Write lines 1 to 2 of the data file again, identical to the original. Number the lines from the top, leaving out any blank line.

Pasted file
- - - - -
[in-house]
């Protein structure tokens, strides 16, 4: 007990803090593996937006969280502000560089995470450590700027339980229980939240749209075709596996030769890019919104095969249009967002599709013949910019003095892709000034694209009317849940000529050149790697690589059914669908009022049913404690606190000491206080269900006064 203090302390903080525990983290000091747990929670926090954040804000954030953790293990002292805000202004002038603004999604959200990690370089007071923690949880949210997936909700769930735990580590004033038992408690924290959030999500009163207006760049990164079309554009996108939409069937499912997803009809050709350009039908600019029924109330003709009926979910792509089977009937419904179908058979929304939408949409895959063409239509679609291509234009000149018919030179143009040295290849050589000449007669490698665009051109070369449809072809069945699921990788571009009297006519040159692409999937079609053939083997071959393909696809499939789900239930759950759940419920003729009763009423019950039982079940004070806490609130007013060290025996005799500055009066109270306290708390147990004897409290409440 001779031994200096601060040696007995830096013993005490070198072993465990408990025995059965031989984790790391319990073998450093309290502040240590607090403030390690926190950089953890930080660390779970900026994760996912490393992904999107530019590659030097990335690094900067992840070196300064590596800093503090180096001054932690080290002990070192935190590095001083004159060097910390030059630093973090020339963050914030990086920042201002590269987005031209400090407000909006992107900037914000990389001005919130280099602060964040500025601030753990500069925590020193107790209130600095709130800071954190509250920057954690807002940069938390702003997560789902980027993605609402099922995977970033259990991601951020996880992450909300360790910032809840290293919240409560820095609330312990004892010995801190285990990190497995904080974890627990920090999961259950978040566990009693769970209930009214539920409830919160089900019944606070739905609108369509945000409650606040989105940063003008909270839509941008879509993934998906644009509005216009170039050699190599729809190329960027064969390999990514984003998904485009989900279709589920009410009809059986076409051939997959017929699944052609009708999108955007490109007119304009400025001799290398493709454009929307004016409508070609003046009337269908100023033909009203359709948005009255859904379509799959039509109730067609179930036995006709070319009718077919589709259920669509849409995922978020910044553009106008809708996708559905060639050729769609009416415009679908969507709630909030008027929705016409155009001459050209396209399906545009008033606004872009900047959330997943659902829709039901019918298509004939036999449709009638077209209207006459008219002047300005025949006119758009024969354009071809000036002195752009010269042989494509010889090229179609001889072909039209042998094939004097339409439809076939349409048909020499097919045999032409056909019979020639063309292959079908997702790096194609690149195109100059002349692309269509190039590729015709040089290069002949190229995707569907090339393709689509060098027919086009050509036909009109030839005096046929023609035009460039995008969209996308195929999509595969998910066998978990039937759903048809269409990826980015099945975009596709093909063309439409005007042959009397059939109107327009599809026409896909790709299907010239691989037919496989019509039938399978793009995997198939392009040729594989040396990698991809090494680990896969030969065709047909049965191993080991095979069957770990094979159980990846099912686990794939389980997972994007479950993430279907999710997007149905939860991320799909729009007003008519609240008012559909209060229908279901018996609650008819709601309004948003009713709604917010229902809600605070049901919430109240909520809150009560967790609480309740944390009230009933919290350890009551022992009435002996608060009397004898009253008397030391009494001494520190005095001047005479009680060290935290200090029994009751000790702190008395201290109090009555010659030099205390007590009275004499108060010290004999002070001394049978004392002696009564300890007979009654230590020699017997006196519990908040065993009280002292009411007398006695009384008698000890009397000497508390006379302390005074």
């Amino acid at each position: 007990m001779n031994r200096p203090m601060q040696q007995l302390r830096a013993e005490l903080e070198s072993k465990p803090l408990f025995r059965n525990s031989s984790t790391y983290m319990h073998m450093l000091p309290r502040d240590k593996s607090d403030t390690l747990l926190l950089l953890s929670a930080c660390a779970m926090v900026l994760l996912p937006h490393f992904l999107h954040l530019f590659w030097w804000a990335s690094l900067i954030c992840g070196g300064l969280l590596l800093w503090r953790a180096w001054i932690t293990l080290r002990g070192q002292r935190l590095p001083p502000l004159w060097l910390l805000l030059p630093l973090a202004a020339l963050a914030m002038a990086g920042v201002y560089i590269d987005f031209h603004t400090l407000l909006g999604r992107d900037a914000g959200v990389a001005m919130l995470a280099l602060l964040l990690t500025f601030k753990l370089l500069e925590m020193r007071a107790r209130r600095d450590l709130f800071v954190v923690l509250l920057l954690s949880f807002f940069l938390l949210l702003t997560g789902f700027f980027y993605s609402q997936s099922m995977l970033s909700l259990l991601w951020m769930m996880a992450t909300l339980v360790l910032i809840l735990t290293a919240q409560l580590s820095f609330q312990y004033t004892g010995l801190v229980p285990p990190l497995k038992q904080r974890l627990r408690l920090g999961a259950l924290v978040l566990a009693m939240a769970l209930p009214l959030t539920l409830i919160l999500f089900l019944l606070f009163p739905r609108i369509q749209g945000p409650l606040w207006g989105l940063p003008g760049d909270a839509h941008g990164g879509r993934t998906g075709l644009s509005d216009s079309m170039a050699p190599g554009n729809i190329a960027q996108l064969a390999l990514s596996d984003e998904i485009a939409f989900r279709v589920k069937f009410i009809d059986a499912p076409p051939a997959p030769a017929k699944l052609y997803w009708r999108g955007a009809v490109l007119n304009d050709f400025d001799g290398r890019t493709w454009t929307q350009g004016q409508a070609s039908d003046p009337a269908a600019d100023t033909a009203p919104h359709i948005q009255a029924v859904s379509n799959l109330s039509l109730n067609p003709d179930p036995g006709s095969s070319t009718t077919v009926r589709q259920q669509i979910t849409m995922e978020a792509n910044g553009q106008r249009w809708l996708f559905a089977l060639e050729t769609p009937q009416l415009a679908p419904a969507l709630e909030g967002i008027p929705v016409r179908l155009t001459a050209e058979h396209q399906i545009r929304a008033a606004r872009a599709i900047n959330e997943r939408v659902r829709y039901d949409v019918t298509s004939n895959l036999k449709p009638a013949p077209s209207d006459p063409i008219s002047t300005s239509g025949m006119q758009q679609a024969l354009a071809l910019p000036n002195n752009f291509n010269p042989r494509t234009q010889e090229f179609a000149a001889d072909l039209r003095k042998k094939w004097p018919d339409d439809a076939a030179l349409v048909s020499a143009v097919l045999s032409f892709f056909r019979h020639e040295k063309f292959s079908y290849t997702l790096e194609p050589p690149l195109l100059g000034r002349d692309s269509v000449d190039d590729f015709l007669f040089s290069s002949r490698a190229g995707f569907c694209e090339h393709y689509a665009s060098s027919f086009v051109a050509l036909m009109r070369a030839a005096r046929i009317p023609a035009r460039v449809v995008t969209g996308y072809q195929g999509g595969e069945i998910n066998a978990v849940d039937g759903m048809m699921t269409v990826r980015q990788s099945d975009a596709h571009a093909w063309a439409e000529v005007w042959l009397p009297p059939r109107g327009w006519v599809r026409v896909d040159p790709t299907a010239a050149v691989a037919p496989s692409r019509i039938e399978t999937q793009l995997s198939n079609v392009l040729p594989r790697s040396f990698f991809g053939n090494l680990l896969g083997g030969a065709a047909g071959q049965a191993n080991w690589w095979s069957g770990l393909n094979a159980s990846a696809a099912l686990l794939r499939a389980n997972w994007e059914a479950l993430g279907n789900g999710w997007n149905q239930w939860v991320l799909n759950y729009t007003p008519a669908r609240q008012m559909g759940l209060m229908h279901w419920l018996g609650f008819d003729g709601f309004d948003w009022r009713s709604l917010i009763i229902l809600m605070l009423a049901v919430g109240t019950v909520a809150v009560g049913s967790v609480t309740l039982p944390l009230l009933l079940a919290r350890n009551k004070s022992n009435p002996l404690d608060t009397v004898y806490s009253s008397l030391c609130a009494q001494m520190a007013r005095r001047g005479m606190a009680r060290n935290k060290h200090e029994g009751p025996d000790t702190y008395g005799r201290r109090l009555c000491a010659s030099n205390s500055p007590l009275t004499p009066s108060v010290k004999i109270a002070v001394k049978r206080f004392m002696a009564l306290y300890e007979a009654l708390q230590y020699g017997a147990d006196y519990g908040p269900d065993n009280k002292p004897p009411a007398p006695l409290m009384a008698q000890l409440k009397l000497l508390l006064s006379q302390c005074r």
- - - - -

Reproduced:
[in-house]
């Protein structure tokens, strides 16, 4: 007990803090593996937006969280502000560089995470450590700027339980229980939240749209075709596996030769890019919104095969249009967002599709013949910019003095892709000034694209009317849940000529050149790697690589059914669908009022049913404690606190000491206080269900006064 203090302390903080525990983290000091747990929670926090954040804000954030953790293990002292805000202004002038603004999604959200990690370089007071923690949880949210997936909700769930735990580590004033038992408690924290959030999500009163207006760049990164079309554009996108939409069937499912997803009809050709350009039908600019029924109330003709009926979910792509089977009937419904179908058979929304939408949409895959063409239509679609291509234009000149018919030179143009040295290849050589000449007669490698665009051109070369449809072809069945699921990788571009009297006519040159692409999937079609053939083997071959393909696809499939789900239930759950759940419920003729009763009423019950039982079940004070806490609130007013060290025996005799500055009066109270306290708390147990004897409290409440 001779031994200096601060040696007995830096013993005490070198072993465990408990025995059965031989984790790391319990073998450093309290502040240590607090403030390690926190950089953890930080660390779970900026994760996912490393992904999107530019590659030097990335690094900067992840070196300064590596800093503090180096001054932690080290002990070192935190590095001083004159060097910390030059630093973090020339963050914030990086920042201002590269987005031209400090407000909006992107900037914000990389001005919130280099602060964040500025601030753990500069925590020193107790209130600095709130800071954190509250920057954690807002940069938390702003997560789902980027993605609402099922995977970033259990991601951020996880992450909300360790910032809840290293919240409560820095609330312990004892010995801190285990990190497995904080974890627990920090999961259950978040566990009693769970209930009214539920409830919160089900019944606070739905609108369509945000409650606040989105940063003008909270839509941008879509993934998906644009509005216009170039050699190599729809190329960027064969390999990514984003998904485009989900279709589920009410009809059986076409051939997959017929699944052609009708999108955007490109007119304009400025001799290398493709454009929307004016409508070609003046009337269908100023033909009203359709948005009255859904379509799959039509109730067609179930036995006709070319009718077919589709259920669509849409995922978020910044553009106008809708996708559905060639050729769609009416415009679908969507709630909030008027929705016409155009001459050209396209399906545009008033606004872009900047959330997943659902829709039901019918298509004939036999449709009638077209209207006459008219002047300005025949006119758009024969354009071809000036002195752009010269042989494509010889090229179609001889072909039209042998094939004097339409439809076939349409048909020499097919045999032409056909019979020639063309292959079908997702790096194609690149195109100059002349692309269509190039590729015709040089290069002949190229995707569907090339393709689509060098027919086009050509036909009109030839005096046929023609035009460039995008969209996308195929999509595969998910066998978990039937759903048809269409990826980015099945975009596709093909063309439409005007042959009397059939109107327009599809026409896909790709299907010239691989037919496989019509039938399978793009995997198939392009040729594989040396990698991809090494680990896969030969065709047909049965191993080991095979069957770990094979159980990846099912686990794939389980997972994007479950993430279907999710997007149905939860991320799909729009007003008519609240008012559909209060229908279901018996609650008819709601309004948003009713709604917010229902809600605070049901919430109240909520809150009560967790609480309740944390009230009933919290350890009551022992009435002996608060009397004898009253008397030391009494001494520190005095001047005479009680060290935290200090029994009751000790702190008395201290109090009555010659030099205390007590009275004499108060010290004999002070001394049978004392002696009564300890007979009654230590020699017997006196519990908040065993009280002292009411007398006695009384008698000890009397000497508390006379302390005074």